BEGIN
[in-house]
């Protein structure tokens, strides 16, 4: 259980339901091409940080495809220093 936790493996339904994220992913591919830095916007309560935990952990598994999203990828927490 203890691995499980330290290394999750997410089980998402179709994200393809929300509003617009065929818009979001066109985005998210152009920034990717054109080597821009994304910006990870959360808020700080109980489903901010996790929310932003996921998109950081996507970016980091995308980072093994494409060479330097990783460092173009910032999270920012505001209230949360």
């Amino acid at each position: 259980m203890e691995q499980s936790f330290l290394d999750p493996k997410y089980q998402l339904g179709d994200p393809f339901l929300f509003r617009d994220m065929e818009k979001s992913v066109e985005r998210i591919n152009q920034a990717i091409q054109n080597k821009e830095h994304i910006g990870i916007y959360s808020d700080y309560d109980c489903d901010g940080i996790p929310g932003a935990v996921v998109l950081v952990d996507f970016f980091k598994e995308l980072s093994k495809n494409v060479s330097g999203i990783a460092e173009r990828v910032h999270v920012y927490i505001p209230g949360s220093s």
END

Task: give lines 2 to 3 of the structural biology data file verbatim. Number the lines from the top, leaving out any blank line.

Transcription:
């Protein structure tokens, strides 16, 4: 259980339901091409940080495809220093 936790493996339904994220992913591919830095916007309560935990952990598994999203990828927490 203890691995499980330290290394999750997410089980998402179709994200393809929300509003617009065929818009979001066109985005998210152009920034990717054109080597821009994304910006990870959360808020700080109980489903901010996790929310932003996921998109950081996507970016980091995308980072093994494409060479330097990783460092173009910032999270920012505001209230949360």
């Amino acid at each position: 259980m203890e691995q499980s936790f330290l290394d999750p493996k997410y089980q998402l339904g179709d994200p393809f339901l929300f509003r617009d994220m065929e818009k979001s992913v066109e985005r998210i591919n152009q920034a990717i091409q054109n080597k821009e830095h994304i910006g990870i916007y959360s808020d700080y309560d109980c489903d901010g940080i996790p929310g932003a935990v996921v998109l950081v952990d996507f970016f980091k598994e995308l980072s093994k495809n494409v060479s330097g999203i990783a460092e173009r990828v910032h999270v920012y927490i505001p209230g949360s220093s």